Judge Mark J. Fleming has been appointed as University Counsel. Mark received a BA degree from La Salle College and a JD from the University of Pennsylvania Law School. He has served as a Superior Court Judge for the State of New Jersey for more than seven years. Prior to taking the bench, Mark Fleming was Deputy Chief Counsel to Governors James McGreevey and Richard Codey, where he oversaw day-to-day operations of the Governor’s counsel office, managing a team of attorneys and support staff. Prior to that service, he worked in the Attorney General’s Office for more than 20 years in increasingly responsible positions, handling important litigation for the State in a variety of subject areas.

Kimberly Hollister is serving this year as the Acting Dean of the School of Business. She earned her BSE, MSE and PhD degrees in Systems Engineering at the University of Pennsylvania. She holds her professorship in the Department of Information and Operations Management, and she has served in recent years as the Associate Dean of the School of Business. Dean Hollister has been involved extensively in the School’s recent initiatives to revise its curricula, increase experiential learning opportunities for students, prepare for the School’s upcoming AACSB re-accreditation, and create new, market relevant academic programs.

Luis Montesinos is serving this year as the Acting Dean of the College of Humanities and Social Sciences. He earned a degree as Psychologist from the Universidad Catolica de Chile, and an MA in Behavior Analysis and Therapy and Doctor of Rehabilitation, both from Southern Illinois University. He holds his professorship in the Department of Psychology, and he has served in recent years as the Associate Dean of the College of Humanities and Social Sciences. Dean Montesinos has been an active scholar in his field, and in his work in the College he has been engaged in enhancing service learning, global education initiatives, and enhanced uses of technology in the curriculum. He also served, for seven years, as the director of the New Faculty program.

In addition to the new people, the news on the facilities front is exciting. Over the summer, the faculty and staff of the School of Communication and Media moved into their new home in the renovated Morehead Hall. The building contains beautiful offices, space for team project work, and great gathering spaces for faculty, staff and students in the School. The design of the renovation is exciting, creative, colorful and altogether terrific, and I congratulate Vice President Bressler and his excellent staff for a very successful transformation of that building. Please feel free to stop by and take a look; you will find that your colleagues in the building will be delighted to show it off. The design is close to completion for the next phase of new construction for the School of Communication and Media and some related spaces in Life Hall that serve Theatre and Dance, and that project is scheduled to be bid this fall.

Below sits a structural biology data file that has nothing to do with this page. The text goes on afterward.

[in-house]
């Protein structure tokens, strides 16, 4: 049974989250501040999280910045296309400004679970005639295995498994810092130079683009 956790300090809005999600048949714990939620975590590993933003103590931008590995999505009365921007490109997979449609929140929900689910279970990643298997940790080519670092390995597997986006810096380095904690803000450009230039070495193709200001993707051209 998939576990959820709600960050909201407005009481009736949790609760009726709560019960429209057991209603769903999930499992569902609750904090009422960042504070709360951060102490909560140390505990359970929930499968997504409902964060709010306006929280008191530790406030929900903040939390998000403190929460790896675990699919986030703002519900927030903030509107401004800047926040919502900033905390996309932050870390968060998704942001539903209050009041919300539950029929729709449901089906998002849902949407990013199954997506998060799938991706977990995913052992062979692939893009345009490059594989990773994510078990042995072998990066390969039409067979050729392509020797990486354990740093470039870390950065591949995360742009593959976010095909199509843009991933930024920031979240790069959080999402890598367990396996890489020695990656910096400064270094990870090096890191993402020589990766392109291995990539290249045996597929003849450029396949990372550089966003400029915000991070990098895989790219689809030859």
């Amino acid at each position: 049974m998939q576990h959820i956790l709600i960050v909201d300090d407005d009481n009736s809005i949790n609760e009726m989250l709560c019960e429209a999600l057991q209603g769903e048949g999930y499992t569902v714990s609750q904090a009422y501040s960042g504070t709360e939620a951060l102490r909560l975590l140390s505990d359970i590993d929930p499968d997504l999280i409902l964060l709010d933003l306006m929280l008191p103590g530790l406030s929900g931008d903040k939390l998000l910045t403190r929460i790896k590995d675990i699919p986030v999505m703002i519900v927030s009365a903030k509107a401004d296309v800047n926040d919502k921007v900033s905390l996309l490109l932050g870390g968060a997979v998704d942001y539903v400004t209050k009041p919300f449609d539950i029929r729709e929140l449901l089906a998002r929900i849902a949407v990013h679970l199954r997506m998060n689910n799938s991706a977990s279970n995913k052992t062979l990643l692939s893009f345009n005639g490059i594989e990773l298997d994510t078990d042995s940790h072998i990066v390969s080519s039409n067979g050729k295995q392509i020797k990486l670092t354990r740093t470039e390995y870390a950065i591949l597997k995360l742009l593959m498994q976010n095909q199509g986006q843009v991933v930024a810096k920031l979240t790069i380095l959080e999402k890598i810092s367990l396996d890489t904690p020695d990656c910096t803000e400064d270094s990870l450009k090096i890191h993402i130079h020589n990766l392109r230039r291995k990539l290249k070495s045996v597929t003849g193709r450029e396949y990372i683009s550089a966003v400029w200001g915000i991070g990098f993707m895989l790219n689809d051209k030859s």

Construction of the Center for Environmental and Life Sciences and the new School of Business is charging along, on time and on budget. Those of you who have not seen the projects for a couple of months will be amazed at the progress. Both of these facilities are scheduled for completion this spring, so by this time next year, the new science building will be fully occupied, and the faculty, staff, and students of the School of Business will be in their new home. That process will empty out the School’s old digs in Partridge Hall, and we will be ready to begin the renovation of Partridge, turning it into the first real center we have had for The Graduate School.

Last March, the Center for Writing Excellence received a Writing Program Certificate of Excellence from the Conference on College Composition and Communication, one of only six writing centers to have ever received this award. In order to provide appropriate space for this program, we took the opportunity of renovations to Bohn Hall, one of the University’s larger and older residence halls, to develop a permanent space for the writing center that triples the amount of its usable space and provides it with a very accessible and visible space conveniently located for students. The larger capacity will enable the Center to expand programming for the entire Montclair State community, providing individual and small group tutorials and customized workshops for larger groups. More important, the design itself creates a sense of community for all writers. There is a lounge, an outside terrace, and a larger consulting space, all within an open floor plan surrounded by natural light. Please drop in and visit the Center in Bohn Hall. Its director, Dr. Melinda Knight, will be glad to show you around, and please make sure that your students are aware of the services provided by the writing center.